Album Review: black midi – Cavalcade (2021, Rough Trade)

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Does anyone ever wonder if the authors of Cole’s Notes read themselves in old age to marvel at how beautifully complex, deep, and in-tune with all manifest faculties they once were?

Whether chanting (“Diamond Stuff”), traversing alternate pasts (“Marlene Dietrich”), or narrating a seemingly terrifying future a la Hieronymus Bosch (“John L”), black midi disembodies itself from space-time, climbs the throne of objective observer, describes its perspective back to you in the metaphoric language of the French opera cakes, and asks you to stay Zen and not attempt to understand.

Post-punk Buddhist monks might be a suitable descriptor. For what it’s worth, in the absence of those potential metaphors, the delivery vehicle that is Cavalcade still sounds like the soundtrack to a quasi-meta-movie called Being Johnny Cash-ovich. A thickly rhotic, faux American accent might have intended to cultivate an exuberant art deco ambiance to contrast the frenzied, post-post wouldn’t-give-a-rats-tail about traditions and forms instrumentation. Yet both still follow a stream of consciousness style that bend and stretch together. I observe that except for the middle 5/6, every even number on the album is softer and every odd number, odd and harshly dissonant. But in a sequence of less than 10, that hypothesis might well have a p-value of 1.0.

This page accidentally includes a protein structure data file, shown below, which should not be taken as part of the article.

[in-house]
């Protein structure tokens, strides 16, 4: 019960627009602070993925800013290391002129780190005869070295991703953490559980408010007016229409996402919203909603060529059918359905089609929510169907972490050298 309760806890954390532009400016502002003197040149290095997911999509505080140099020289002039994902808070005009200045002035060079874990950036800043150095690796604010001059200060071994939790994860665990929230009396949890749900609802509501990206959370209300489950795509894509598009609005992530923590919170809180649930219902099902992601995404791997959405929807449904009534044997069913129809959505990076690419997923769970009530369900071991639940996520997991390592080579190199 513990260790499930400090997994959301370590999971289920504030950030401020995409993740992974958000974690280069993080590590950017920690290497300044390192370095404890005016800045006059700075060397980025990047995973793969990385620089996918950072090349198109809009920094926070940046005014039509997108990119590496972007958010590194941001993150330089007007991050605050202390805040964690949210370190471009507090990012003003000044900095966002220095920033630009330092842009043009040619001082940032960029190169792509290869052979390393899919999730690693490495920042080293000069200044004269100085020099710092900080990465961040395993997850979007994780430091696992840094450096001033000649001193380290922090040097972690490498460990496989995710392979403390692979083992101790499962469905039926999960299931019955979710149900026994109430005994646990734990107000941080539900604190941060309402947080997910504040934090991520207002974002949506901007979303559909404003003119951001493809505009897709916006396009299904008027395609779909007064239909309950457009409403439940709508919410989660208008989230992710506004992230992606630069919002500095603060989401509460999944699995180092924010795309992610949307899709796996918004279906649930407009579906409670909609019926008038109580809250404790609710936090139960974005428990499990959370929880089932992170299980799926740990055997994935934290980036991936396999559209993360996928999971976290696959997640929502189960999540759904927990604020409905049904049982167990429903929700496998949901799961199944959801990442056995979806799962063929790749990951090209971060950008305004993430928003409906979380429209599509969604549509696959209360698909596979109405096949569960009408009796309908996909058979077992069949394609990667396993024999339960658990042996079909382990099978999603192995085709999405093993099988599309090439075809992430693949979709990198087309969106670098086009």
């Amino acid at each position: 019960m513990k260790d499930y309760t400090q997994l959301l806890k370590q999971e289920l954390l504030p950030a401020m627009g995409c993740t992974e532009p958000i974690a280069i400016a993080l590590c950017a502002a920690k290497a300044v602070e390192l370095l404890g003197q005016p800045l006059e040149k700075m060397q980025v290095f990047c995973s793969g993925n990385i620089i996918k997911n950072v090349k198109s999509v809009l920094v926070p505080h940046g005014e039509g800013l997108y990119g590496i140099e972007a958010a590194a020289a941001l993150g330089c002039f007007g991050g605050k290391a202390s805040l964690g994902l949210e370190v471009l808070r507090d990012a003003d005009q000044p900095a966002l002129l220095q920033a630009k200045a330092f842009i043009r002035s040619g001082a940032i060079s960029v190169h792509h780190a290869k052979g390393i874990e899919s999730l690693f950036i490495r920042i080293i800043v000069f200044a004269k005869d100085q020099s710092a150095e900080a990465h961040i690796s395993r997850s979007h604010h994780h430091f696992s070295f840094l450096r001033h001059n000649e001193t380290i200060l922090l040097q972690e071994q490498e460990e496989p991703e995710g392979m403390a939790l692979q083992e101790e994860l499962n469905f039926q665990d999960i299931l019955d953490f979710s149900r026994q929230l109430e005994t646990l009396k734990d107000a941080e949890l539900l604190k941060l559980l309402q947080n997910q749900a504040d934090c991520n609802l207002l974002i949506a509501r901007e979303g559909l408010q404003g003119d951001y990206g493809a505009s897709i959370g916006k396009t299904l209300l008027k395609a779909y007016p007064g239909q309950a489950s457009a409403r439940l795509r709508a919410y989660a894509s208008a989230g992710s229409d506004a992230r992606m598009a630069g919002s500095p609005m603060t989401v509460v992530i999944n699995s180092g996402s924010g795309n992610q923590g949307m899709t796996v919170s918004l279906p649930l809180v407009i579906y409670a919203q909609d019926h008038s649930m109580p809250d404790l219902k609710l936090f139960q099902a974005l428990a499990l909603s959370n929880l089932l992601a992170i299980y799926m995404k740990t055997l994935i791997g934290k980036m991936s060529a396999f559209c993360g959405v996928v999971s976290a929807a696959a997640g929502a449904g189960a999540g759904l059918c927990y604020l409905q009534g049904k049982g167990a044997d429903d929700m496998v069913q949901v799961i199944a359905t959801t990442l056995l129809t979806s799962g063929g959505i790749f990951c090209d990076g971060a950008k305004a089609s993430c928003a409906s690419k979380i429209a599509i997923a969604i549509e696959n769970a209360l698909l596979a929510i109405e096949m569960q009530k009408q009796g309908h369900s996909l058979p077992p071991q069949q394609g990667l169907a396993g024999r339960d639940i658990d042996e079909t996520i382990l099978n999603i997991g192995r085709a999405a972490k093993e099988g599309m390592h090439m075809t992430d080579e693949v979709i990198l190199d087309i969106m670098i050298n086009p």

The album seems pleased with itself and stands in proud extroversion like a white-hot thermite covered highway billboard for modern-day Freemasonry – as if the album cover ever cast a shadow of a doubt. But the many elements of the album were continually pleasant to discover. The guitar hooks, the propulsive percussion and arrangements are always decisively clever. But I can do without the vocals and the lyrics that lend a layer of unnecessary sleaze, like some brownish organic ooze that interferes with the otherwise well-honed precision of the instrumental play. Cavalcade is merely mysterious and never incoherent, always perfectly able to paint a vivid picture. It is the clear results of careful craftsmanship, even though it carries the appearance of a rummaging mess of a jam session.

On repeated listening, however, the album is slower and harder than most to savour and digest in whole. You will either like it, have little opinion of it, or must reflect and then perform your decision on either of the two options when asked. In that sense, it’s built to be a museum piece that confronts. It attracts moths and critics to its ghostly flames without ever causing a stir with bees and plebeians. And when an album ends itself with an extracurricular multi-instrumental major key crescendo, that aim and aptitude for critical consumption is so patently conspicuous as to be circular. It is not built for a lazy, afternoon couch listening with your neighbor’s 2-year-old stomping opposite your ceiling. Unless that kid learns how to tap dance like Gene Kelly only to listen to this album in 70 years time and metaphorically lament his youth. Little Punk.

Posted on by Gary in Albums

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